Unanswered Question
Apr 14th, 2009
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pls. see attachment...

The question is, im just wondering why if I do a traceroute say from client B to Client A loopback address, it stops at R1? though my tunnel connection is UP.

I dont have access with FW and VPN, so I dont know what is happening there. But is it true that using the normal traceroute command will give the results that it will stop at R1? What is the difference bet. detailed traceroute and normal traceroute? Do I need to specify always the source for my traceroute? thanks.

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connect2world Tue, 04/14/2009 - 22:12
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A few things could be the cause like missing routes for loopback from point B to A, blocking of icmp echo reply at devices from point B to A.All these will give traceroute results with the path it took mask off by asterisk.

korbenda11as Tue, 04/14/2009 - 22:53
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So, once the tunnel is UP that will mean my connection is working fine between two endpoints? and that I should not worry if my trace will stop at a certain point?

If say no rules applied to certain device, will that mean, I can trace/ping thru and thru? thanks!

connect2world Tue, 04/14/2009 - 23:00
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Yes, you can assume this is the case. To test if the tunnel is ok, you should only ping directly between devices in point A to devices in point B, traceroute anything in between would most like block by firewalls, vpn end points, router access-list etc.

Joseph W. Doherty Wed, 04/15/2009 - 03:34
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"The question is, im just wondering why if I do a traceroute say from client B to Client A loopback address, it stops at R1?"

If the traceroute was intended to flow through a GRE tunnel, I wouldn't expect for it to "see" any of the routers between the tunnel endpoints. Would expect the tunnel to "see" just one hop.

Since you now have two logical paths between clients A and B, how does traffic decide which to use?

"though my tunnel connection is UP."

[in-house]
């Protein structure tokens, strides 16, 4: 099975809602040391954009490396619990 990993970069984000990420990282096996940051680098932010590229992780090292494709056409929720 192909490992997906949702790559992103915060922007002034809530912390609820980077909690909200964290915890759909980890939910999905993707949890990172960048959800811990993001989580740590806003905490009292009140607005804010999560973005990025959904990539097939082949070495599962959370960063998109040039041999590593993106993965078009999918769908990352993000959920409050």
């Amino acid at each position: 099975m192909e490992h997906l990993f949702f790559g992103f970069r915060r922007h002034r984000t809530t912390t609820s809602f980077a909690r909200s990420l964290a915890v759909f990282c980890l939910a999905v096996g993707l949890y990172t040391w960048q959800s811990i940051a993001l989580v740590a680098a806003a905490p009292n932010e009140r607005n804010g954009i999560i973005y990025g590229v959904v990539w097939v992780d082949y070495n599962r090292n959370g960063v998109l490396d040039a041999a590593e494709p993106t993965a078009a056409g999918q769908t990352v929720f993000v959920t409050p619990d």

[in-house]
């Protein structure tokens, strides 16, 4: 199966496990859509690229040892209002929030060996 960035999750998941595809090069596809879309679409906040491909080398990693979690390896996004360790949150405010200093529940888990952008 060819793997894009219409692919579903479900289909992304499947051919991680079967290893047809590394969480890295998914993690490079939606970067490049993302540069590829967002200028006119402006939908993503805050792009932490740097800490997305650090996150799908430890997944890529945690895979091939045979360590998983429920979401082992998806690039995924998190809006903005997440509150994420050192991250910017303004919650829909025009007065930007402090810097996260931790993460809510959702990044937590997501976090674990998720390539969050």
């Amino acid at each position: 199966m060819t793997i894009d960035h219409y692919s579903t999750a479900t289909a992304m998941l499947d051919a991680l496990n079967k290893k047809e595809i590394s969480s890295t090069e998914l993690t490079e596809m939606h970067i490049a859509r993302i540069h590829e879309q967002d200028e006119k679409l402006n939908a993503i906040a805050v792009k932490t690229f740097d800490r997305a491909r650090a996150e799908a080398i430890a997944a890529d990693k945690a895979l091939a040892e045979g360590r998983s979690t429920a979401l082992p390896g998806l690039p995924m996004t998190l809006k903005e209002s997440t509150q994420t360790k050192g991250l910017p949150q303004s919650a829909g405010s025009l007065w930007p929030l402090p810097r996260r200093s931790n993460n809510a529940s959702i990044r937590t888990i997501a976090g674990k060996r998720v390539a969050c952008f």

Unsure about VPN devices, but on many routers, a GRE tunnel that's UP doesn't always indicate a valid tunnel.

connect2world Wed, 04/15/2009 - 16:21
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Usually if you have multiple routes, the one with the least metric is used.It depends on how you set up the GRE tunnel, even if the tunnel is up, you can pass selective traffic through it.

korbenda11as Thu, 04/16/2009 - 17:55
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it looks you are saying that a tunnel which is UP in status say point A and B is not a guarantee that it is a valid tunnel. what thus this mean?

if i do traceroute bet point A and B, is the traffice flows at GRE tunnel that was created, I presumed. can you help me in elaborating this situation. thanks

connect2world Thu, 04/16/2009 - 18:00
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What I am saying is that the tunnel that is up may not necessary be the tunnel your traffic is passing, You can have multiple tunnels to different end points, each can pass selective traffic depending on how you configure it.

Joseph W. Doherty Fri, 04/17/2009 - 03:11
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If I remember correctly, at least on Cisco routers, a "typical" GRE tunnel (w/o tunnel keepalives) will shown an "UP" status as soon as it's defined; including even before it's defined on the other end. If so, "UP" alone, may not indicate a valid tunnel.

I also recall, when traceroute transits a tunnel, it doesn't echo off any of the transit hops since the traceroute is encapsulated within a GRE packet. If you're are seeing any tunnel transit hop trace results, the trace is likely not using the GRE tunnel.


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